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Charlotte neighborhood watch groups can carry weapons

Police officials: ‘We don’t advocate vigilantism'

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  • Starting a watch

    For more information on starting a neighborhood watch in Charlotte, go to the Charlotte-Mecklenburg Police website at www.cmpd.org, and click on “neighborhood watch” at the bottom of the page.



No rule in Charlotte prohibits neighborhood watch volunteers from carrying weapons as long as they are doing so in a lawful manner.

“That would be a judgment call,” said Craig Allen, a crime prevention officer with the Charlotte-Mecklenburg Police Department. “We don’t advocate vigilantism. We say to arm yourself with knowledge and a cellphone.”

The case of George Zimmerman – the Sanford, Fla., neighborhood watch volunteer acquitted Saturday night in the fatal shooting of an unarmed teenager – has brought renewed attention to neighborhood watch programs across the nation.

They are usually an informal collection of residents who come together to keep an eye out for crime in their communities. It may be as passive as taking care of a neighbor’s house while it’s unoccupied or a more organized effort with members setting up systematic patrol routes.

An exact count of such programs in Charlotte-Mecklenburg was not available. But Capt. Chuck Henson, the Hickory Grove district captain who oversees that area’s neighborhood watch program, estimated there are 100 organized neighborhoods within his district alone.

“If we didn’t have that community involvement, our job would be tenfold much harder,” he said.

The Charlotte-Mecklenburg Police website says a neighborhood watch program is “residents in the community working with the police department to reduce crime and to improve the quality of life.”

It states that such a program is not “a vigilante force working outside the normal procedures of law enforcement” or “a program designed for participants to take personal risks to prevent crime.”

Rob Willis, neighborhood watch coordinator for Plaza Midwood, said he forbids watch participants in his area to carry weapons while patrolling.

“I have dismissed people who wanted to be more aggressive in crime watch than we wanted to be,” he said.

North Carolina has a “Stand Your Ground” self-defense law similar to the Florida statute that Zimmerman used to justify using deadly force against 17-year-old Trayvon Martin. It extends protection to those acting in self-defense.

UNC Chapel Hill Professor of Public Law and Government John Rubin, who is an expert on Stand Your Ground laws, said after Florida passed its version of Stand Your Ground, many states followed suit by adopting similar laws.

But Rubin said the North Carolina law that passed in 2011 did not significantly alter self-defense laws that were already in place by state appellate courts.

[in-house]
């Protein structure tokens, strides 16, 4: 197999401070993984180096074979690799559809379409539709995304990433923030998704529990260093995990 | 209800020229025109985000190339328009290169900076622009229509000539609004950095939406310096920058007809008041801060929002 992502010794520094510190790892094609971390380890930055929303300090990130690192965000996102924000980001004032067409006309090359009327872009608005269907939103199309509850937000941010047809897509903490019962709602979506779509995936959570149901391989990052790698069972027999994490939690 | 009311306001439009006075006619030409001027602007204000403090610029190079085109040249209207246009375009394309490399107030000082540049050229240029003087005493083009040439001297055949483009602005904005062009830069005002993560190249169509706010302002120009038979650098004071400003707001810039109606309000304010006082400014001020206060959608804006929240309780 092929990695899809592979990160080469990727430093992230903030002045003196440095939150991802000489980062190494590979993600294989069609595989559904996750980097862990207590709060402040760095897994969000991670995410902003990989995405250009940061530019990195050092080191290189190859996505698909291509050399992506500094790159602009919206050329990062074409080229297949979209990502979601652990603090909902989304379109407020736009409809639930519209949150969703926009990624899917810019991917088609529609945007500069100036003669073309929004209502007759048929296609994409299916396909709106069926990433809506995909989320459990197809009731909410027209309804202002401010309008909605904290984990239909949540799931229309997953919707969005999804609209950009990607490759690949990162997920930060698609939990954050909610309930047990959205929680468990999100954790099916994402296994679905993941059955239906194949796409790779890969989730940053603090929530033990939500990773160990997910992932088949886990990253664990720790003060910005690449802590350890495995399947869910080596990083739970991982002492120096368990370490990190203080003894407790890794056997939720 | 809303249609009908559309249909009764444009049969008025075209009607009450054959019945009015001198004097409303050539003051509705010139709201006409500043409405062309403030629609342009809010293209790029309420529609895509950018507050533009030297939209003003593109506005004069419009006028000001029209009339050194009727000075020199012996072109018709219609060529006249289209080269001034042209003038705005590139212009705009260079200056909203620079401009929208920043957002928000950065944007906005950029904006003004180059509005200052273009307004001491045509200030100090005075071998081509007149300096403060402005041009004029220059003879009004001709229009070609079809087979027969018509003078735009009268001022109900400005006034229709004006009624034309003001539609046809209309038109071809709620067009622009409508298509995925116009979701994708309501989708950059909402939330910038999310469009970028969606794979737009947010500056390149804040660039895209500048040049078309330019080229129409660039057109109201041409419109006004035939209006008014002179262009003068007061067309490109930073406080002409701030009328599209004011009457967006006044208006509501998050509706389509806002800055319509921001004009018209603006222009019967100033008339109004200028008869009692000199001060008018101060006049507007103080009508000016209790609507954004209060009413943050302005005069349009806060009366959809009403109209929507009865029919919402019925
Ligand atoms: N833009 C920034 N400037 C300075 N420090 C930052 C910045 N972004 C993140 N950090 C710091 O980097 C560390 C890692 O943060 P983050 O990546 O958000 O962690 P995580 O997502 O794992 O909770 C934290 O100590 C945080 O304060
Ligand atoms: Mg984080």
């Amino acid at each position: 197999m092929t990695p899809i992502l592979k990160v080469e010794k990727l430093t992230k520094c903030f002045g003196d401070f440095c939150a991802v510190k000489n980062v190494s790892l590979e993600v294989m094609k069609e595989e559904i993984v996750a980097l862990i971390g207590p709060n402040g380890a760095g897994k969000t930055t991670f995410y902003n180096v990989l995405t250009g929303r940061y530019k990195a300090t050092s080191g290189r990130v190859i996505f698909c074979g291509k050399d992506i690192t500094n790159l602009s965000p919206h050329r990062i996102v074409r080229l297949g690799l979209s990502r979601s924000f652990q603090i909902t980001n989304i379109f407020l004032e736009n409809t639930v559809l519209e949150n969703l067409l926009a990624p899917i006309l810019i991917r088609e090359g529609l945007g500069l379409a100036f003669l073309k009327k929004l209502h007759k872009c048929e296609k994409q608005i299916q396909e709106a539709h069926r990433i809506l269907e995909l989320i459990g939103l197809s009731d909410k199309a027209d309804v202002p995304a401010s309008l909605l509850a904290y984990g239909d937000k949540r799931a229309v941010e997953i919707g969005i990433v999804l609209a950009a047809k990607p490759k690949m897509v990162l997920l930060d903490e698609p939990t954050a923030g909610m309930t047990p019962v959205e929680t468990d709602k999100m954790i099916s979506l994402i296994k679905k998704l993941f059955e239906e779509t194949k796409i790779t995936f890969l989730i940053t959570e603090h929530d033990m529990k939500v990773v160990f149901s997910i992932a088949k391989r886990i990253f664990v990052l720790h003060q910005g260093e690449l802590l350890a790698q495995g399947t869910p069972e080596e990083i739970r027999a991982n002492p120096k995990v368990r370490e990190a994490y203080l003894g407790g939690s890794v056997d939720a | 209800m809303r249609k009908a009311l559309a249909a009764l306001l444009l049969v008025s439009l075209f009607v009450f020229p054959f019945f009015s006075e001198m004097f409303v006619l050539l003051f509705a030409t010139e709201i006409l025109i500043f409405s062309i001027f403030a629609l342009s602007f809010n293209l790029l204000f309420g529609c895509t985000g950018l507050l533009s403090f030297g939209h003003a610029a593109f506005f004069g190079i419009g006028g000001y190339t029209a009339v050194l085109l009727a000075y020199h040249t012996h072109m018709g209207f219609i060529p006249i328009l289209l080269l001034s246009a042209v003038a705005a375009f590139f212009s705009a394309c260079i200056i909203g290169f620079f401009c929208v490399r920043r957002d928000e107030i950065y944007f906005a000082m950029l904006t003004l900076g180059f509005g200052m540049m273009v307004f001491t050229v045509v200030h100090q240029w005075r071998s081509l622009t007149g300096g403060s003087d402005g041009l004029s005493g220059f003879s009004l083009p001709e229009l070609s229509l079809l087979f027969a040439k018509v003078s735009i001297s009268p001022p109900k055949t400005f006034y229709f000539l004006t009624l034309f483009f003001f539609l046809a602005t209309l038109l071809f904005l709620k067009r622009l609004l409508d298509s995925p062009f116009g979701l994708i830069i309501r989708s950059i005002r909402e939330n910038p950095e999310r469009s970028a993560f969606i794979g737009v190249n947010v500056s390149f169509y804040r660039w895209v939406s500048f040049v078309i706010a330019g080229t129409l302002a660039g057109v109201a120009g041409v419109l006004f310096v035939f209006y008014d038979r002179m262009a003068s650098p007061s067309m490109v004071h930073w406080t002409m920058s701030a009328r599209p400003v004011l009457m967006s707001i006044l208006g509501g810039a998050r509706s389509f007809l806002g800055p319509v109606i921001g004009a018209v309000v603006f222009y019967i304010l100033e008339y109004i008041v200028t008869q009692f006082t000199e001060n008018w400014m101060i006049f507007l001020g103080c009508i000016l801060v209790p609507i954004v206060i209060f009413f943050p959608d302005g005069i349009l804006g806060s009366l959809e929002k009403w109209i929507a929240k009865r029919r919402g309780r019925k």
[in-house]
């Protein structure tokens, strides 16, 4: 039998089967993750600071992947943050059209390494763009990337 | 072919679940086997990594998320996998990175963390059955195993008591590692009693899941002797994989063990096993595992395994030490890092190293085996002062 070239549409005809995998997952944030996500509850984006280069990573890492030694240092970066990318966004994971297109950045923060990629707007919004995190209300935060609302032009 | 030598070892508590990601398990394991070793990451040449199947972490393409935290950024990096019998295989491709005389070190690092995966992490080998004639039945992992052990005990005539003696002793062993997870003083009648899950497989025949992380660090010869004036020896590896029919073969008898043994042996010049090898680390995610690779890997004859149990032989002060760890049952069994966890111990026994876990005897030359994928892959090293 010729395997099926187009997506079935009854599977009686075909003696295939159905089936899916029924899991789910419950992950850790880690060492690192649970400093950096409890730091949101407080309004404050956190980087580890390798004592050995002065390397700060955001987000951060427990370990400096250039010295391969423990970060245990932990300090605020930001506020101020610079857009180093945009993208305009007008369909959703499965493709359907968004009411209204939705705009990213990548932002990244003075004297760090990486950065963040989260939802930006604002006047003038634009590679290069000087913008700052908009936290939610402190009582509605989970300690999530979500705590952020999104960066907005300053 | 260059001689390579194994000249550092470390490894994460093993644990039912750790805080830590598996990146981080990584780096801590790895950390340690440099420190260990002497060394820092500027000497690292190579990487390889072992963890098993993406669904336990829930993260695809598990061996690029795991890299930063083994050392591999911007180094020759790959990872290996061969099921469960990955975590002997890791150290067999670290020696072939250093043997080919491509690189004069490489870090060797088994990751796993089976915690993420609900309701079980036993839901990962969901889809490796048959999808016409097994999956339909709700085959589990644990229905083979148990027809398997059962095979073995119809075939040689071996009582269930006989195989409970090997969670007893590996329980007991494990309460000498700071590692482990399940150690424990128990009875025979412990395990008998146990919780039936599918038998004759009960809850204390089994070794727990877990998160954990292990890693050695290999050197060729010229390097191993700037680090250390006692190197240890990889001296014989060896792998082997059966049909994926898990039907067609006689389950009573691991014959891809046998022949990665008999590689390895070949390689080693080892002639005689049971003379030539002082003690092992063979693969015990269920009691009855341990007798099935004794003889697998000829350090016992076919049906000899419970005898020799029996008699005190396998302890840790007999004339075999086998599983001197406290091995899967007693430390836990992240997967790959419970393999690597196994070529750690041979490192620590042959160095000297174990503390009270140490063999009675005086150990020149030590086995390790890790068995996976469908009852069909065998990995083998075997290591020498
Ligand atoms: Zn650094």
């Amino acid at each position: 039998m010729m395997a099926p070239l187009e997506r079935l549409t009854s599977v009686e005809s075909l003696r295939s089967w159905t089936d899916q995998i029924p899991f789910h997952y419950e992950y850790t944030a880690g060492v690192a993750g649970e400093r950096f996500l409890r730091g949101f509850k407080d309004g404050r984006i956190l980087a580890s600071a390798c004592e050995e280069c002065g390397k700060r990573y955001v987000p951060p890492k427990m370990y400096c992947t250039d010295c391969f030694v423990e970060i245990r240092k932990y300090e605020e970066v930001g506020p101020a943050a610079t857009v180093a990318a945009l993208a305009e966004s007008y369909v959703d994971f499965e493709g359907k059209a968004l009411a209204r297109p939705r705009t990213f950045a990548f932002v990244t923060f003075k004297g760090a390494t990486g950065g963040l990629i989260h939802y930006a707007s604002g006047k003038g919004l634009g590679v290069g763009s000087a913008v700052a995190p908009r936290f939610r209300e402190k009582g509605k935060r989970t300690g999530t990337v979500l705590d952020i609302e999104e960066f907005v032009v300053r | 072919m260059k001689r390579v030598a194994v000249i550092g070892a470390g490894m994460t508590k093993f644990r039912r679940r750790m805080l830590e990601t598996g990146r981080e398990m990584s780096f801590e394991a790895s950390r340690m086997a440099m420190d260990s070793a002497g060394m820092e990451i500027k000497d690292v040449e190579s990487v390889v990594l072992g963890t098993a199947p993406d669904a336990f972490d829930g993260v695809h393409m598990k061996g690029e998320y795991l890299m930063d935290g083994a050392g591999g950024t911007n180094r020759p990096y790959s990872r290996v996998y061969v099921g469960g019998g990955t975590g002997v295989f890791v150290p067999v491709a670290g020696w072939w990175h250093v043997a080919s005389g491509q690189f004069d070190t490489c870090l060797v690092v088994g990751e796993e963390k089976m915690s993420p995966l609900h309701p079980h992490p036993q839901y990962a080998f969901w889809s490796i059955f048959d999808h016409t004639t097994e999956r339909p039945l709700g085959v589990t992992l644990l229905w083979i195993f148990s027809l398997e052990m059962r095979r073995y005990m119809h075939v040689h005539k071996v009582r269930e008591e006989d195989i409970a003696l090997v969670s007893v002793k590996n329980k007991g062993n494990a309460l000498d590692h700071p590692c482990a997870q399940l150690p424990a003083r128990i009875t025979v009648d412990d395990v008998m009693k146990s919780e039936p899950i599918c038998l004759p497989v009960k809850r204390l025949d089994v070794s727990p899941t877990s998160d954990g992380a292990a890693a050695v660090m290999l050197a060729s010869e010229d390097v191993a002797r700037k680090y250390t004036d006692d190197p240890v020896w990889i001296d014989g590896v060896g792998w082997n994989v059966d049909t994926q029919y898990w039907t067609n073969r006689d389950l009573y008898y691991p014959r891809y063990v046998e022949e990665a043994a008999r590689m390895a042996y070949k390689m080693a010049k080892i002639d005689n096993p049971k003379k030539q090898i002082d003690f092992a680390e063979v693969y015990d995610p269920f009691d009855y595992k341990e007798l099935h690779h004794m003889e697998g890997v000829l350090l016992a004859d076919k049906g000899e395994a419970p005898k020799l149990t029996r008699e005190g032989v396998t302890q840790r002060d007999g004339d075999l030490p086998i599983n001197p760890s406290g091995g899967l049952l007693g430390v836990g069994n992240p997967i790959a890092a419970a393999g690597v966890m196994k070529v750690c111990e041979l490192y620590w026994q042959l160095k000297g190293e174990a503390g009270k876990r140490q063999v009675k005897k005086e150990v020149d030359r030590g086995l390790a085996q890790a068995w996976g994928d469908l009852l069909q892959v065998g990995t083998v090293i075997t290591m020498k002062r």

The legislation did not change the basic requirement that a person has a right to use force if there’s a reasonable belief of endangerment, he said.

In Charlotte-Mecklenburg, Henson said watch participants are educated on the state’s Stand Your Ground law.

He stressed the police department does not encourage people to be armed in public.

“It’s a program where a neighbor helps a neighbor,” he said. “It gets the neighborhood involved.”

Learning the rules

When volunteers form a neighborhood watch in Charlotte, they get a rundown of the rules from police officials.

Be observant. Call the police when needed. Get to know your neighbors.

Neighborhood watch programs in Charlotte-Mecklenburg are set up as a hierarchy, composed of local members who report to a block captain. A coordinator oversees a region of neighborhoods that are under the jurisdiction of a law enforcement official.

Allen said police officials meet with those interested in starting a program, and a training session is held to educate members on confrontation tips, observation strategies and crime reporting procedures. Division officers hold annual meetings with participants, and it’s up to members to decide how often to meet on their own.

Willis said since members of the Plaza Midwood watch group began patrol rounds in 2008, the area has seen a 65 percent drop in crime. He said he believes the neighborhood watch group has played a major role.

Willis added the biggest hurdle members in his watch have faced is not being afraid to call 911 when they witness suspicious activity. He said in a one-month period he called 911 30 times and that he knows the first names of emergency dispatchers and police officers.

Allen said the neighborhood watch groups perform a valuable service.

“It’s neighbors watching out for neighbors,” Allen said. “They’re the extra eyes and ears out in their own community.”

Crampton: 704-358-5112; Twitter: @liz_crampton
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